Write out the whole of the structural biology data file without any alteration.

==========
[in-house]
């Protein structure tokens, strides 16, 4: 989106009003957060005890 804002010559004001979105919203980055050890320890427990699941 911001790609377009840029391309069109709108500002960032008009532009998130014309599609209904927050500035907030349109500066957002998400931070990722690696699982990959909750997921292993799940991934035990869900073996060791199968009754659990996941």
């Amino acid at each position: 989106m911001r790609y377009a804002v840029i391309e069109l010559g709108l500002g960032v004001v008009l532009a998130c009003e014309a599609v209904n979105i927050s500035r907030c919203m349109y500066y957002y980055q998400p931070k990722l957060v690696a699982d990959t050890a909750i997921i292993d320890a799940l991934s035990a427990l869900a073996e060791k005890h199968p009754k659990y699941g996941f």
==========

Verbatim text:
[in-house]
């Protein structure tokens, strides 16, 4: 989106009003957060005890 804002010559004001979105919203980055050890320890427990699941 911001790609377009840029391309069109709108500002960032008009532009998130014309599609209904927050500035907030349109500066957002998400931070990722690696699982990959909750997921292993799940991934035990869900073996060791199968009754659990996941």
């Amino acid at each position: 989106m911001r790609y377009a804002v840029i391309e069109l010559g709108l500002g960032v004001v008009l532009a998130c009003e014309a599609v209904n979105i927050s500035r907030c919203m349109y500066y957002y980055q998400p931070k990722l957060v690696a699982d990959t050890a909750i997921i292993d320890a799940l991934s035990a427990l869900a073996e060791k005890h199968p009754k659990y699941g996941f």